Ground chuck and ground beef are similar in that they both come from the same animal. They also taste and look similar enough that you could be forgiven if you mistook one for the other. However, there are some key differences between the two. We will compare these different forms of beef below in another BBQ Showdown.
How do ground chuck and ground beef differ?
A butchered cow is divided into eight specific sections, which are called primal cuts. One of those primal cuts is the chuck. Ground chuck is meat from the chuck primal that has been ground. Ground chuck is relatively high in fat and as such is regarded as particularly flavorful. In some cases, a butcher will actually add fat from other cuts of meat to increase the fat ratio.
With ground beef, the ratio of lean meat to fat can be carefully controlled. One of the more popular mixtures is an 80/20 blend, which is 80 percent lean meat to 20 percent fat. Ground beef often has a lower amount of fat than is present in ground chuck. The result is meat that is healthier but not quite as flavorful. Meat with too little fat can also dry out on the grill. The law also mandates that ground beef cannot contain more than 30 percent fat.
Where does each originate from?
The chuck primal cut is mainly from the shoulder of the animal, but can include parts of the front leg along with the ribs and neck. It can comprise up to 30 percent of a side of beef. Unlike the parts of the animal from which we get steaks, the chuck gets a lot of exercise. The work it does and the weight it bears makes it tough. The tougher a cut of meat is, the better suited it is to being ground or cooked low and slow.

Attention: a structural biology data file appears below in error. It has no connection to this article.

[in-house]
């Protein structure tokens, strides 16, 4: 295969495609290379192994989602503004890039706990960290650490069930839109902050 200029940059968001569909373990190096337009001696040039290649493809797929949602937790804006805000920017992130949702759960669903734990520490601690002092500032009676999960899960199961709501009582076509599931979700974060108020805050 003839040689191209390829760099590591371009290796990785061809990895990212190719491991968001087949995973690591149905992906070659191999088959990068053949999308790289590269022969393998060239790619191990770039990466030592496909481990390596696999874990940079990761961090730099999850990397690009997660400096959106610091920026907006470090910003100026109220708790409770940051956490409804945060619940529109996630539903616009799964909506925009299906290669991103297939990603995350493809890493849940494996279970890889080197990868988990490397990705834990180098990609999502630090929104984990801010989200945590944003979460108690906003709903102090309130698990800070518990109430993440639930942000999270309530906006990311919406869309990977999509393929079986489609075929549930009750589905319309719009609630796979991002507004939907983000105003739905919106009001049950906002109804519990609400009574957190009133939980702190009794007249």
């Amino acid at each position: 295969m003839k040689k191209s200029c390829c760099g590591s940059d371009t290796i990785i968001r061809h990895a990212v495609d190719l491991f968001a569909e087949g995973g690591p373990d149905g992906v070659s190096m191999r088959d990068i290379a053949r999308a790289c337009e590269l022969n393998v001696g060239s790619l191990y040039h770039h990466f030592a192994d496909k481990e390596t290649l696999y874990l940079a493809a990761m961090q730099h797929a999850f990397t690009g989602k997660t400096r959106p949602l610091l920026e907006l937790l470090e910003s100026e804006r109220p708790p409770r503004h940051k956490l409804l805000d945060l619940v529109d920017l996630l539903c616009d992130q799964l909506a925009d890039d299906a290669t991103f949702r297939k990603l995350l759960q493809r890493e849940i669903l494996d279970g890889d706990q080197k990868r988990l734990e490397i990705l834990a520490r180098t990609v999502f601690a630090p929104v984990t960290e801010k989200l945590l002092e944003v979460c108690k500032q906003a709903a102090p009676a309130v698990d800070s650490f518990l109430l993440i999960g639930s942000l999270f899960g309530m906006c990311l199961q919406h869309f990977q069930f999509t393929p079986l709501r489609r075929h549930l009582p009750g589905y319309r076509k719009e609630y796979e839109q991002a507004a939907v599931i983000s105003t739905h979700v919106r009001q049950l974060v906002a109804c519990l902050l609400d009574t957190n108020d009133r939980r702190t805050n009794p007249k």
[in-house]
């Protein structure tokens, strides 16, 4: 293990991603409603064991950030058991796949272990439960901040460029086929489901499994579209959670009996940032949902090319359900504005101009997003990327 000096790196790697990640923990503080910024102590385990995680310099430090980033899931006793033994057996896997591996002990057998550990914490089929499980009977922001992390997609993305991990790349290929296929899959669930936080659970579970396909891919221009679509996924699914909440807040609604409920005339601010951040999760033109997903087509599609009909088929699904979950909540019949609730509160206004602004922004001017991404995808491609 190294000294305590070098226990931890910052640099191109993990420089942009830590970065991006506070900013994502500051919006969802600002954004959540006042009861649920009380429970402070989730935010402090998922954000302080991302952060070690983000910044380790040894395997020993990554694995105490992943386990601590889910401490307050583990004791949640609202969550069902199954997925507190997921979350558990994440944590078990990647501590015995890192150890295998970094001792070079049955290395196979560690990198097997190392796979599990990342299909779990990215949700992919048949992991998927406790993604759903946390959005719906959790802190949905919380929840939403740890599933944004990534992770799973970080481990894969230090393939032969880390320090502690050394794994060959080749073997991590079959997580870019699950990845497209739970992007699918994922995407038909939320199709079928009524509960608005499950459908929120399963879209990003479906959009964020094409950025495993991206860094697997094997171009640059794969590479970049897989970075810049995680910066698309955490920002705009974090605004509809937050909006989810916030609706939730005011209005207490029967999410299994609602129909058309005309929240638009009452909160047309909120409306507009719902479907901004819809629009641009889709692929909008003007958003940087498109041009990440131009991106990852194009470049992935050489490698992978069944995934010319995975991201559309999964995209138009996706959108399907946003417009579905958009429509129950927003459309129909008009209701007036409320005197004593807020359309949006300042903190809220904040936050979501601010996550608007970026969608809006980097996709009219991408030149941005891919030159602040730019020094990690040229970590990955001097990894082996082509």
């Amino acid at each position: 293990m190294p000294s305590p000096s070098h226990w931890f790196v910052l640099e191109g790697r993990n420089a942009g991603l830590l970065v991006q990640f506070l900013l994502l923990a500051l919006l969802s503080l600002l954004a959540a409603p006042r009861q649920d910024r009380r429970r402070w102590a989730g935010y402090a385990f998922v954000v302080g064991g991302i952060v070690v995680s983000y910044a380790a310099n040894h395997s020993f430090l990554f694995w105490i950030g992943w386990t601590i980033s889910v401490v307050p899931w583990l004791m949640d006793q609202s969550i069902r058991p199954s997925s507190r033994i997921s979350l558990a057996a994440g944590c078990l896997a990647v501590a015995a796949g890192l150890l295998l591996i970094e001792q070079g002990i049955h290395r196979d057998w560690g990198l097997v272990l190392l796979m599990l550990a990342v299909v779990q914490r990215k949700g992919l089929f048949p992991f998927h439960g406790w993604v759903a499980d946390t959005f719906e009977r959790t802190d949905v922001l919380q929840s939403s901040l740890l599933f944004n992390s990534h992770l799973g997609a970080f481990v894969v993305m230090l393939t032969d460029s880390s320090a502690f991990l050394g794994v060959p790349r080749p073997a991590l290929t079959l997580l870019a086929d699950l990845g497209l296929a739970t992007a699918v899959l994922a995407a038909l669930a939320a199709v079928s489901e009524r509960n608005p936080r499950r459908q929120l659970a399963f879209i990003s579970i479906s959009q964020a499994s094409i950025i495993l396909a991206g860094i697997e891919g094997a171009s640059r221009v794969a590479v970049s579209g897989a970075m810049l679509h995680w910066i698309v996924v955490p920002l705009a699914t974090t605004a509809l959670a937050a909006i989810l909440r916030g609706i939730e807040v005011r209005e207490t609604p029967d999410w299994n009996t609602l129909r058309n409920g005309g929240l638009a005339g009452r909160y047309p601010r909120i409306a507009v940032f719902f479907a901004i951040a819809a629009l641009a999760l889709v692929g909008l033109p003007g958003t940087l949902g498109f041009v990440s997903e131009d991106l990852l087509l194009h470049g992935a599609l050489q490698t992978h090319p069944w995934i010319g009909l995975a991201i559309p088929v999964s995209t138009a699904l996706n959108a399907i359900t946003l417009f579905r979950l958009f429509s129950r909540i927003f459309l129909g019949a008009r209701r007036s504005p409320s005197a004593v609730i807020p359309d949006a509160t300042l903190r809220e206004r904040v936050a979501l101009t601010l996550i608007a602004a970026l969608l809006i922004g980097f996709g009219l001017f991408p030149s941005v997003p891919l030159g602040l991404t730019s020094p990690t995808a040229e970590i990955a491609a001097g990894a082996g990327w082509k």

Ground beef consists of trimmings from various different parts of the cow. The most commonly used trimmings come from the brisket and shank. The brisket is from the lower part of the chest and the shank is from the upper part of the front or rear leg.
Is one easier (or better) to grill (or smoke) than another?
The fat content of ground chuck does make for a juicier burger; however, it also presents the risk of flare-ups from melted fat dripping onto coals. That can make it difficult to grill the meat without charring it. ground chuck can be combined with ground sirloin to help counter this problem.
The ease of grilling ground beef depends on the ratio of lean meat to fat. When ground beef has an 80/20 ratio, it is generally considered relatively easy to grill with limited risk of flare-ups, though it may be more likely to dry out. More fat means a greater risk of flare-ups but a reduced risk of dry, flavorless patties.
What about price – which is the most expensive in stores?
According to the USDA, the average price of ground chuck tends to be in the middle zone of the price range of ground beef. Ground beef prices range multiple dollars depending on the ratio of fat to lean meat.
When is ground chuck a better choice than ground beef (and vice versa)?
If your focus is on flavor, then the higher fat content of chuck makes it the best option. If you are trying to cut back on your fat intake, then an 80/20 or 90/10 ground beef may be the better option.